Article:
Preliminary studies suggested that octreotide may be therapeutic in bleeding angiodysplasia.
Dr Félix Junquera and colleagues from Spain investigated the efficacy of long-term octreotide therapy preventing rebleeding from gastrointestinal (GI) angiodysplasia.
The investigators evaluated a cohort of 32 patients diagnosed with bleeding from angiodysplasia.
The patients were treated with octreotide 50 µ 12 hours subcutaneously for a 1 to 2 year period.
|About 55% remained free of rebleeding at 1 year|
|American Journal of Gastroenteorlogy|
The investigators compared this cohort with an external control group.
The control group included 38 patients who had received placebo in a concurrent randomized clinical trial for the same period.
The investigative team found that 2 patients of the octreotide group were lost to follow-up.
Treatment failure occurred in 7 of 30 patients in the octreotide group and in 17 of 35 in the placebo group.
The actuarial probability of remaining free of rebleeding at 1 and 2 years of follow-up was 77% and 68%, respectively for the octreotide group.
The investigators noted that the probability of remaining free of rebleeding at 1 and 2 years of follow-up was 55% and 36%, respectively, for the placebo group.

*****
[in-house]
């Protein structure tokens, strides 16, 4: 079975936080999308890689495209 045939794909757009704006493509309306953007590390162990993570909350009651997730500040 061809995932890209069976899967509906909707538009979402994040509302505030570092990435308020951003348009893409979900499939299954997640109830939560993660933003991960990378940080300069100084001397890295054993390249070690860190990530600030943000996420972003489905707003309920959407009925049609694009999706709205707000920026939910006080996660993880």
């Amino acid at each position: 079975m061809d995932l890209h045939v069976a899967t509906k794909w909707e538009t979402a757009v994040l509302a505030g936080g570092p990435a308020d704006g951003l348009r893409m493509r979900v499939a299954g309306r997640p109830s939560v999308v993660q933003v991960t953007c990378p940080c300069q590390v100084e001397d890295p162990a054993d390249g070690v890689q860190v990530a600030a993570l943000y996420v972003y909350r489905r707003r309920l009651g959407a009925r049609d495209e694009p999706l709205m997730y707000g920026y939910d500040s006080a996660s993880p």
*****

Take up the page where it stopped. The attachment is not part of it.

Multivariate proportional hazards-regression analysis showed that octreotide therapy was a positive predictor of efficacy.
The team showed that previous bleeding episodes were a negative predictor of efficacy.
The investigators observed no significant differences between the groups according to number of bleeding episodes.
There were no differences between groups according to transfusion requirements.
However, the investigative team found that iron requirements were lower in the octreotide than in the placebo group.
The team noted that major adverse events and mortality were similar between the groups.
Dr Junquera's team concludes, “This study suggests that octreotide treatment may be beneficial in preventing rebleeding from gastrointestinal angiodysplasia.”